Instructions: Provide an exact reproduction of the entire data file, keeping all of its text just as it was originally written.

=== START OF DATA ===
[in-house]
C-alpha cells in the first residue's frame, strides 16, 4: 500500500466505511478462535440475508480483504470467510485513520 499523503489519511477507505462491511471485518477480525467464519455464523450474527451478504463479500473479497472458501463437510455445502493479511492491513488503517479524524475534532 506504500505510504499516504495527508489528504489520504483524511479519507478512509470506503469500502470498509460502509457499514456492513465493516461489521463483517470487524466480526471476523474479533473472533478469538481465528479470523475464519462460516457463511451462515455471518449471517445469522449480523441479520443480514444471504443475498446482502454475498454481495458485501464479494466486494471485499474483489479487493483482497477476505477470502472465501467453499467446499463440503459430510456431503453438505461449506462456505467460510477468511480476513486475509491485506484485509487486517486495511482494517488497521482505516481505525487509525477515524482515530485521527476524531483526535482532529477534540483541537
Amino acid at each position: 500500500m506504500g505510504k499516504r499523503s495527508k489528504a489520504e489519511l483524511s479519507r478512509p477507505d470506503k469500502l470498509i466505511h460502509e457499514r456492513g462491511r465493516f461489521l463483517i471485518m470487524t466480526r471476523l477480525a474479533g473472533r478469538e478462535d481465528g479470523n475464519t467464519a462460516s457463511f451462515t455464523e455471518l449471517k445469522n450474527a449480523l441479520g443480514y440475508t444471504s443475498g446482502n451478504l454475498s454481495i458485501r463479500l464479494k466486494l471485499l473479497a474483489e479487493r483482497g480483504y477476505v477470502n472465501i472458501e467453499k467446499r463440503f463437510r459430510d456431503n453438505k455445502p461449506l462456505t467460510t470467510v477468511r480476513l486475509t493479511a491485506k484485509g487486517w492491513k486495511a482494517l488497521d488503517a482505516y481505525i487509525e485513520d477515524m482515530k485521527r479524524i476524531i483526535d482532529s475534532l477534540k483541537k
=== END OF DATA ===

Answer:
[in-house]
C-alpha cells in the first residue's frame, strides 16, 4: 500500500466505511478462535440475508480483504470467510485513520 499523503489519511477507505462491511471485518477480525467464519455464523450474527451478504463479500473479497472458501463437510455445502493479511492491513488503517479524524475534532 506504500505510504499516504495527508489528504489520504483524511479519507478512509470506503469500502470498509460502509457499514456492513465493516461489521463483517470487524466480526471476523474479533473472533478469538481465528479470523475464519462460516457463511451462515455471518449471517445469522449480523441479520443480514444471504443475498446482502454475498454481495458485501464479494466486494471485499474483489479487493483482497477476505477470502472465501467453499467446499463440503459430510456431503453438505461449506462456505467460510477468511480476513486475509491485506484485509487486517486495511482494517488497521482505516481505525487509525477515524482515530485521527476524531483526535482532529477534540483541537
Amino acid at each position: 500500500m506504500g505510504k499516504r499523503s495527508k489528504a489520504e489519511l483524511s479519507r478512509p477507505d470506503k469500502l470498509i466505511h460502509e457499514r456492513g462491511r465493516f461489521l463483517i471485518m470487524t466480526r471476523l477480525a474479533g473472533r478469538e478462535d481465528g479470523n475464519t467464519a462460516s457463511f451462515t455464523e455471518l449471517k445469522n450474527a449480523l441479520g443480514y440475508t444471504s443475498g446482502n451478504l454475498s454481495i458485501r463479500l464479494k466486494l471485499l473479497a474483489e479487493r483482497g480483504y477476505v477470502n472465501i472458501e467453499k467446499r463440503f463437510r459430510d456431503n453438505k455445502p461449506l462456505t467460510t470467510v477468511r480476513l486475509t493479511a491485506k484485509g487486517w492491513k486495511a482494517l488497521d488503517a482505516y481505525i487509525e485513520d477515524m482515530k485521527r479524524i476524531i483526535d482532529s475534532l477534540k483541537k